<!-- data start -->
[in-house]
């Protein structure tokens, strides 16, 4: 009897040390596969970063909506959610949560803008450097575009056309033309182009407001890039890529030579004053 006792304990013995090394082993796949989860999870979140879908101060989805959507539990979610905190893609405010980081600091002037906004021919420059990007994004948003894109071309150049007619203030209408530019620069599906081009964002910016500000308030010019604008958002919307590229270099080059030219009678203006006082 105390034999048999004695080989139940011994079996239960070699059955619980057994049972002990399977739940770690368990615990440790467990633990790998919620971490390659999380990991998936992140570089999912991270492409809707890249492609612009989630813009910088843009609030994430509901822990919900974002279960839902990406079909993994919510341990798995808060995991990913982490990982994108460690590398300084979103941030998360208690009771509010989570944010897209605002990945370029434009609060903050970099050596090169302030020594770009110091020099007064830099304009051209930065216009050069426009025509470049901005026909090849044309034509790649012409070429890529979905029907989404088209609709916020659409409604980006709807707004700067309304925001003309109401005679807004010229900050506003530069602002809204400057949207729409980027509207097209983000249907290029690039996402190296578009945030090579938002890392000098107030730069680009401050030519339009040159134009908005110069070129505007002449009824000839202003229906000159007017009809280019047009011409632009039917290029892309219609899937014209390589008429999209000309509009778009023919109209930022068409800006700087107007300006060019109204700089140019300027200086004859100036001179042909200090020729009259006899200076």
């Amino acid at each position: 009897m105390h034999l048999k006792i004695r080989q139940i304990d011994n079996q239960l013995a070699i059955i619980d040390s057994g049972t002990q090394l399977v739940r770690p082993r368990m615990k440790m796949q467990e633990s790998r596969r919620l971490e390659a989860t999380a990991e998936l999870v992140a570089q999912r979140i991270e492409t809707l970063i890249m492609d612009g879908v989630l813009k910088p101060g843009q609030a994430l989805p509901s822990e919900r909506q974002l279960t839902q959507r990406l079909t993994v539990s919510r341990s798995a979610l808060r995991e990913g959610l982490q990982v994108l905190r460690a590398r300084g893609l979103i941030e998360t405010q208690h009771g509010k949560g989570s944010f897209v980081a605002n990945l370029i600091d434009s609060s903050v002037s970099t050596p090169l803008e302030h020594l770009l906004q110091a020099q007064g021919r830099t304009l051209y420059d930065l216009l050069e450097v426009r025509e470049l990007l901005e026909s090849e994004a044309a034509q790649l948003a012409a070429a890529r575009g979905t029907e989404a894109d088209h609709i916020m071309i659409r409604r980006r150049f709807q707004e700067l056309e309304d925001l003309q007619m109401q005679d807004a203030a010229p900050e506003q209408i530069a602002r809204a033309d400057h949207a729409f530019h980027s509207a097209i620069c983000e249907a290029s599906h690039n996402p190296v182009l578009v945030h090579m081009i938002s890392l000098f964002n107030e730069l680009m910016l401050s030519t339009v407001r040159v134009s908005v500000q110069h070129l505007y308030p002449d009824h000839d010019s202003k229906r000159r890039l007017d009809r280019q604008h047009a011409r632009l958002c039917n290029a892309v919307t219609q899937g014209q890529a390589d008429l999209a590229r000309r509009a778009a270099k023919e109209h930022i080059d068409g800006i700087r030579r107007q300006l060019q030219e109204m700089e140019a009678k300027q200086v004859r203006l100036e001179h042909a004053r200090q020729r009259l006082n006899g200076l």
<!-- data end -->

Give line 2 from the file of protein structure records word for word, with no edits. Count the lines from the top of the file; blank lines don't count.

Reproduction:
């Protein structure tokens, strides 16, 4: 009897040390596969970063909506959610949560803008450097575009056309033309182009407001890039890529030579004053 006792304990013995090394082993796949989860999870979140879908101060989805959507539990979610905190893609405010980081600091002037906004021919420059990007994004948003894109071309150049007619203030209408530019620069599906081009964002910016500000308030010019604008958002919307590229270099080059030219009678203006006082 105390034999048999004695080989139940011994079996239960070699059955619980057994049972002990399977739940770690368990615990440790467990633990790998919620971490390659999380990991998936992140570089999912991270492409809707890249492609612009989630813009910088843009609030994430509901822990919900974002279960839902990406079909993994919510341990798995808060995991990913982490990982994108460690590398300084979103941030998360208690009771509010989570944010897209605002990945370029434009609060903050970099050596090169302030020594770009110091020099007064830099304009051209930065216009050069426009025509470049901005026909090849044309034509790649012409070429890529979905029907989404088209609709916020659409409604980006709807707004700067309304925001003309109401005679807004010229900050506003530069602002809204400057949207729409980027509207097209983000249907290029690039996402190296578009945030090579938002890392000098107030730069680009401050030519339009040159134009908005110069070129505007002449009824000839202003229906000159007017009809280019047009011409632009039917290029892309219609899937014209390589008429999209000309509009778009023919109209930022068409800006700087107007300006060019109204700089140019300027200086004859100036001179042909200090020729009259006899200076």